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David Rose smiling in front of a view over London's skyline

BY Leo Hynett

Healthcare

Medical Cannabis for Chronic Pain Management

Medical cannabis is beneficial for many patients living with chronic pain and muscle stiffness, yet accessing it in the UK remains difficult.

MAY 11  2022

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Distilled Post spoke with Julie (not her real name) who uses prescribed cannabinoids to manage the chronic pain and muscle stiffness caused by Multiple Sclerosis (MS). If Julie lived in California, she could easily walk into a dispensary and buy what she needed. Here in the UK, however, obtaining medical cannabis is far from straightforward.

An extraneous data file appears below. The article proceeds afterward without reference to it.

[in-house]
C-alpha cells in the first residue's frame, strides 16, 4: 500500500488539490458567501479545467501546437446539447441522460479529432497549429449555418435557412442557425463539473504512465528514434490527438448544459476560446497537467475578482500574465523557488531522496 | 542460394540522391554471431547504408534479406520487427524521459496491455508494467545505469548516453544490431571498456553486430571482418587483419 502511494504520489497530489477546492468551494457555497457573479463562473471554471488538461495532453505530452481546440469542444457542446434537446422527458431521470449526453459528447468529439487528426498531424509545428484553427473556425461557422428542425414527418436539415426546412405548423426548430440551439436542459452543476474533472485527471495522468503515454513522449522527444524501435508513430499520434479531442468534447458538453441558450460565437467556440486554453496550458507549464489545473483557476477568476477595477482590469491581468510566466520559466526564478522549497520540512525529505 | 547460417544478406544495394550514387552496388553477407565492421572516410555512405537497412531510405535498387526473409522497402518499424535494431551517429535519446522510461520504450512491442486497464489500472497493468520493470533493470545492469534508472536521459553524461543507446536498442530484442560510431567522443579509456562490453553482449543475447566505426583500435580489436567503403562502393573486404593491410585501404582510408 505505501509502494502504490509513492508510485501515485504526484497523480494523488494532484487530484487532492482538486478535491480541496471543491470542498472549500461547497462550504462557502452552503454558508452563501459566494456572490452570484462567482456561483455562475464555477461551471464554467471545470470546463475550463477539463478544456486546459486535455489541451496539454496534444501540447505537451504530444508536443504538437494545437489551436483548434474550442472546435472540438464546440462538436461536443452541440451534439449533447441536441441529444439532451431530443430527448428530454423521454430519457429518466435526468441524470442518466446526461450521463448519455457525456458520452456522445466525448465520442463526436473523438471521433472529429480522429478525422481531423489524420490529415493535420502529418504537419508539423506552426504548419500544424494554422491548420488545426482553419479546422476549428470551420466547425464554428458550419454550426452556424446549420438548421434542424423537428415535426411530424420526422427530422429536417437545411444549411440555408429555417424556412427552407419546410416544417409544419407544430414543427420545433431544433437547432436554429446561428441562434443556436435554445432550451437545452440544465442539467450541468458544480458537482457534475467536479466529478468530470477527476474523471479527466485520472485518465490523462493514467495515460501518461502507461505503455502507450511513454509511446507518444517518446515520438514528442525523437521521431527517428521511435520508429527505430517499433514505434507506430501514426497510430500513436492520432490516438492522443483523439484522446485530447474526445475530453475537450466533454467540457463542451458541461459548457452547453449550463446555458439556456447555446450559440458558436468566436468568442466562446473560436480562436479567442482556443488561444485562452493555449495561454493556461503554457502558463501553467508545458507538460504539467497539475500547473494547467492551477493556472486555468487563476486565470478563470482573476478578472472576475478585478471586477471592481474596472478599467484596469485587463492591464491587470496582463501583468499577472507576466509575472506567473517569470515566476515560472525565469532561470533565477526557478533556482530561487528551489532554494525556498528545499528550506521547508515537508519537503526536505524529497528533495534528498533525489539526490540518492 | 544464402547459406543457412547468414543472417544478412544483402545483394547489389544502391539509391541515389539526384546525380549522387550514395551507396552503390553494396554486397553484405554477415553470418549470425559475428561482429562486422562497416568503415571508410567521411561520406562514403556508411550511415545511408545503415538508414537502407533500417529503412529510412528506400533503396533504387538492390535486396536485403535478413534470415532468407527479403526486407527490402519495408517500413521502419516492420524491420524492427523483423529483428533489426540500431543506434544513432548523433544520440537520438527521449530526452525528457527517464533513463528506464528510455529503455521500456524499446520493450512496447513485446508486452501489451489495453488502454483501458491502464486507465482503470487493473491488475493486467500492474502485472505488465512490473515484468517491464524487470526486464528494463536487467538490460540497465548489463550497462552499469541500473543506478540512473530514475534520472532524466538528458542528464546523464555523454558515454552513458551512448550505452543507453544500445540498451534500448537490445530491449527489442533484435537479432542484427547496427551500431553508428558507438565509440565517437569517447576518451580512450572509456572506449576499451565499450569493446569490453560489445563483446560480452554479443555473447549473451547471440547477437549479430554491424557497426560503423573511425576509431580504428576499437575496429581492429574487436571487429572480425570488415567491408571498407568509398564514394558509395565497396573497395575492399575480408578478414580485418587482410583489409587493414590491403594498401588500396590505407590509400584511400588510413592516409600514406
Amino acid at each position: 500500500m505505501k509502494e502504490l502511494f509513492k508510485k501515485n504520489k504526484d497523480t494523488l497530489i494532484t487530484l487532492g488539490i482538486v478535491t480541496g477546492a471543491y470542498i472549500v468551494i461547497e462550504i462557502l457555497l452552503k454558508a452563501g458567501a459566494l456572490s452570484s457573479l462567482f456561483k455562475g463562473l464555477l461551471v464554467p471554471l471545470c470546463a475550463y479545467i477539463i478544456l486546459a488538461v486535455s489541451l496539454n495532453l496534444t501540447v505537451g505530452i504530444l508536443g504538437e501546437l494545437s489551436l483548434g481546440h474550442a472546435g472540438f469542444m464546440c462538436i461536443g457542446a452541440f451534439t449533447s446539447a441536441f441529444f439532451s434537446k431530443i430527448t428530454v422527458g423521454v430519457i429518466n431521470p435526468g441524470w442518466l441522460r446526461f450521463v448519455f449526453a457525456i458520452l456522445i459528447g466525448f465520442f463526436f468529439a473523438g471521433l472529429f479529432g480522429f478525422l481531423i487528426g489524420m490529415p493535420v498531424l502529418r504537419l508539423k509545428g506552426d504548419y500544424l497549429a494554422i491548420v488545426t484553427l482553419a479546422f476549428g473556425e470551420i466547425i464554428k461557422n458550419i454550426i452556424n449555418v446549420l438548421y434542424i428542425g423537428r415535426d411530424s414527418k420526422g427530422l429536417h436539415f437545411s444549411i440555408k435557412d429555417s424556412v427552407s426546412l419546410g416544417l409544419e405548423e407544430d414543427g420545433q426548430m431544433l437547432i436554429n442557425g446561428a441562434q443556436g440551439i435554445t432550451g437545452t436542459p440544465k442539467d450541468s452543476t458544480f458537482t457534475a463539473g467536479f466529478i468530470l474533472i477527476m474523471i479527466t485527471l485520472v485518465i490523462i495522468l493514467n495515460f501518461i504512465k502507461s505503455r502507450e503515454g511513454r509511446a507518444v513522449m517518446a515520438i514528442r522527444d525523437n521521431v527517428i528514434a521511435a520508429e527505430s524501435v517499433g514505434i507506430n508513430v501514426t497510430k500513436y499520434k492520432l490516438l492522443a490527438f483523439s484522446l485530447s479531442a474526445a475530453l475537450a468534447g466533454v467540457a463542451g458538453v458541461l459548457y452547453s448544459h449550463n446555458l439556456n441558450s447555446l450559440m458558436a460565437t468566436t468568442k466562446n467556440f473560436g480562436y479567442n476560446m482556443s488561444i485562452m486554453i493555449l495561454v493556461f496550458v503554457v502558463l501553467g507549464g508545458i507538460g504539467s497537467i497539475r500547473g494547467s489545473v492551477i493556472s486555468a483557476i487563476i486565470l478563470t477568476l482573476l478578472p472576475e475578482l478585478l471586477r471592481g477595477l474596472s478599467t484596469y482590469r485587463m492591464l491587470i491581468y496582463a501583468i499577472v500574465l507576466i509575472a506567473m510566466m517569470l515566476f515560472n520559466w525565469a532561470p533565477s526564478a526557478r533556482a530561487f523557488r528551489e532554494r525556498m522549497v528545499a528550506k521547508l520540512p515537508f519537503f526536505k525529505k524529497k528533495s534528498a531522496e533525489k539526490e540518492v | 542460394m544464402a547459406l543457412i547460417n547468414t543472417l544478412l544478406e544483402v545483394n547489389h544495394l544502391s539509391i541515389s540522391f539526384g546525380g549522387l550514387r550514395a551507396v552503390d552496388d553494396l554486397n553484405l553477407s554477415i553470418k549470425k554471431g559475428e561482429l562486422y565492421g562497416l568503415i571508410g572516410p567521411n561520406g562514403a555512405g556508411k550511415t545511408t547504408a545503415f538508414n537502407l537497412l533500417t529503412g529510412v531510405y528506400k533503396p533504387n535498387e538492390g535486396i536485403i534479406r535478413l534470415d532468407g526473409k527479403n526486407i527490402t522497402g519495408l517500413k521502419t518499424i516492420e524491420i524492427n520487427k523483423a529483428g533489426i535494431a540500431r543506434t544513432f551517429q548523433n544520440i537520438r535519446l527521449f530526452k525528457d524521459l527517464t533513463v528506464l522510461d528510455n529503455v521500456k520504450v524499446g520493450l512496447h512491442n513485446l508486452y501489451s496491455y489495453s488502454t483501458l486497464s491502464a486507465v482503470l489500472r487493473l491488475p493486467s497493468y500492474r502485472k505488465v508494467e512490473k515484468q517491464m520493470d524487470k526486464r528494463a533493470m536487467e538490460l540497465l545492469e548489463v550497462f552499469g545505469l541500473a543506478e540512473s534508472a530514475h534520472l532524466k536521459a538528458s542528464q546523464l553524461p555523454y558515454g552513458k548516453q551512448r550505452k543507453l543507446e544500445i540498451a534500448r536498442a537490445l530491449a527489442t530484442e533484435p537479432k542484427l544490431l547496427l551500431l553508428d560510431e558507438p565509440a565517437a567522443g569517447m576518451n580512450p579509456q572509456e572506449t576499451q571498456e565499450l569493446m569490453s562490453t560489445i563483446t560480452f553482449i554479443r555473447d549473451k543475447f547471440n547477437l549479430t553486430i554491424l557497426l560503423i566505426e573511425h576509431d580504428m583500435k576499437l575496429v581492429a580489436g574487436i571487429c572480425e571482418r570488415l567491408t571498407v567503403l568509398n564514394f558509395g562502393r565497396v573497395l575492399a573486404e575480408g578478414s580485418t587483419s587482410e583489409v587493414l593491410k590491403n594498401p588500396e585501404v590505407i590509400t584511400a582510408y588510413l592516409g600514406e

She has been able to access a cannabis-based medication called Sativex which contains an equal mix of tetrahydrocannabinol (THC) and cannabidiol (CBD). Sativex is the only cannabis-based drug with a UK licence to treat the muscle stiffness and spasms (spasticity) caused by MS. Julie’s experience of the medication has been extremely positive, but accessing it has been a nightmare.

 

Approved but denied

In 2019, NICE recommended that Sativex should be available to people in England with ‘moderate’ to ‘severe’ spasticity who have not responded to other treatments. Despite this, it is still not easy to get hold of and access varies across the country. Patients find themselves playing a postcode lottery with Sativex only funded in 49 out of 106 Clinical Commissioning Groups across the country.